He whom none may touch is seized.He who looses Adam from the curse is bound.He who tries the hearts and inner thoughts of humankind is unjustly brought to trial;He who closed the abyss is shut in prison.He before whom the powers of heaven stand tremblingstands before Pilate.The Creator is struck by the hand of his creation.He who comes to judge the living and the dead is condemned to the Cross;The destroyer of Hell is enclosed in a tomb.[2]
While one may wonder why God in Christ chose death on the cross as the way to work our salvation; the better question is whether we really think it could have happened any other way.  In our manifold sins and wickedness; the cold logic of the Enemy—the ruler of this world who is now thrown down—that cold calculation is still what we choose, again and again.

Perhaps instead of wondering “why the cross,” there should not have been any doubt that when even our creator showed up on Earth, we would be threatened enough to kill him.  

We scare so easily.   
And humanity is so predictable--and unimaginative of the possibilities of God’s reign.

The span of history reminds us that even with the work of salvation done-and-yet-ongoing, human nature is still warped in a way that no one, not even the Church, can fix without God.  Unfortunately, the drums of war and the banging of gavels are sometimes loud enough to drown the still, small voice calling us to forgo the calculations that keep us estranged from everyone around us and grasping for control.

This is the world we create when we say we want Jesus, but “give us Barabbas.”

What we get instead is God in Christ, who came in weakness and humility to show the power of love and life; who shows that there is power beyond and stronger than the forces of death the powerful rely upon in this world. who chose to conquer the cross as the judgment on our capacity for cruelty.  The crosses we wear, and that we use to decorate our churches and homes ought to confront us with that judgment of God against us—A judgment on our propensity to choose Barabbas.

And that makes us witnesses not only to Christ’s work of salvation, but calls to our attention to the crucifixions and deaths we witness daily as the world tries to justify them.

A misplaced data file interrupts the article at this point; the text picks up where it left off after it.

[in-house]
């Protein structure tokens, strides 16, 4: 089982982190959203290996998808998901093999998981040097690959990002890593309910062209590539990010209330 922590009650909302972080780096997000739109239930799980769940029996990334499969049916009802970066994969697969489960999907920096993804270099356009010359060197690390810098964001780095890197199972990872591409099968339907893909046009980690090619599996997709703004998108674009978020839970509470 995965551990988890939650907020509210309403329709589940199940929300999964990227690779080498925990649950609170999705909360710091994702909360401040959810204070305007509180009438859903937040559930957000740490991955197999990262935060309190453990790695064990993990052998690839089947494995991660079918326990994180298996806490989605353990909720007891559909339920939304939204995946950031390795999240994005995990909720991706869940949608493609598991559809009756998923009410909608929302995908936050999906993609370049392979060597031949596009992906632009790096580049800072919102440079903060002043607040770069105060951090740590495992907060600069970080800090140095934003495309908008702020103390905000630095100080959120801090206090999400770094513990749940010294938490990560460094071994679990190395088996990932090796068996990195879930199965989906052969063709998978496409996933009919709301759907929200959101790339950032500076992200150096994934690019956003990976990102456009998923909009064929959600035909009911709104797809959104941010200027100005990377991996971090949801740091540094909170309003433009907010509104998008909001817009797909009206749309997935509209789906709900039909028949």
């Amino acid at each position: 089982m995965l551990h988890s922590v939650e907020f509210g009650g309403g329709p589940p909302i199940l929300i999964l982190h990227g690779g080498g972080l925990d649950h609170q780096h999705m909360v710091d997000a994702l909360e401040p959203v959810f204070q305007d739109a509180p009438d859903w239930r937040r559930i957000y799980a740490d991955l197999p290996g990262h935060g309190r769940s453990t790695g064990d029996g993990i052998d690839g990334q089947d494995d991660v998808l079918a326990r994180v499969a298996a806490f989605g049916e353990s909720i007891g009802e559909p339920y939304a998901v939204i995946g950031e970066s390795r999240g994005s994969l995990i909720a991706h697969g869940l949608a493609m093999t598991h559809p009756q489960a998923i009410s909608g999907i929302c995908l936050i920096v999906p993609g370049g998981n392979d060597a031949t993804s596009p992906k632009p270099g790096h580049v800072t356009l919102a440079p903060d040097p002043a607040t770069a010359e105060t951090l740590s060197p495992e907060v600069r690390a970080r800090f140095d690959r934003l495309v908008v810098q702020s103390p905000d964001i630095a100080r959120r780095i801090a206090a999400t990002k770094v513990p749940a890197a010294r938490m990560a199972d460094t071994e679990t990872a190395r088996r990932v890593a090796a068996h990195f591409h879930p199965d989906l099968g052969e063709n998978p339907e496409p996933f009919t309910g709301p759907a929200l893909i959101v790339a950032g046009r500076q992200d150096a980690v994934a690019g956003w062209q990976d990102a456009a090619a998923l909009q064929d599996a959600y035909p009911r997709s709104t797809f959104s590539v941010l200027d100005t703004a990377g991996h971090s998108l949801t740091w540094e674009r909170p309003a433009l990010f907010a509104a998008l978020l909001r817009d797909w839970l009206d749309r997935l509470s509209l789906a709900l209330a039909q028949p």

Every day.  Even this very week.
The world says “give us Barabbas.”
Yet every year.  On this very night,
we are reminded to say “no, give us Jesus.”

Every year, on this night,
we hope as Isaiah did, that:
Just as there were many who were astonished at God’s suffering servant
--so marred was his appearance, beyond human semblance,
and his form beyond that of mortals--
that he shall startle many nations;
kings shall shut their mouths because of him;
for that which had not been told them they shall see,
and that which they had not heard they shall contemplate.
God came to die at the hands of his Creation.  
His own beloved.  
Let that inspire silence.  
Let Jesus’s work be seen for what it was.  

Let the way of a quiet power over death and the stillness of a tomb shame the powers of the world tonight.

Tomorrow, in the stillness of a tomb the soft gasp of a body resurrected will inspire a chorus of angelic voices that will shout down the powerful and the forces of death.

A savior who proclaims peace and forgiveness and life after death—A death he swallows in victory, and shows that the absolute worst that humanity can do is nothing, nothing, to what Christ has done and will do.  This is worthy of awe and gratitude.  May it be precious in our sight.

May once again the world—and us—be inspired to say, “give us Jesus.”

[1] Jn 11:50.
[2] From Vespers on Good Friday, Kallistos Ware, The Orthodox Way, 1st ed. (Crestwood, NY: St. Vladimir's Seminary Press, 1995).  The final lines: 
O thou who has endured all these things in thy tender love,
who has saved us all from the curse;
O longsuffering lord, glory be to thee.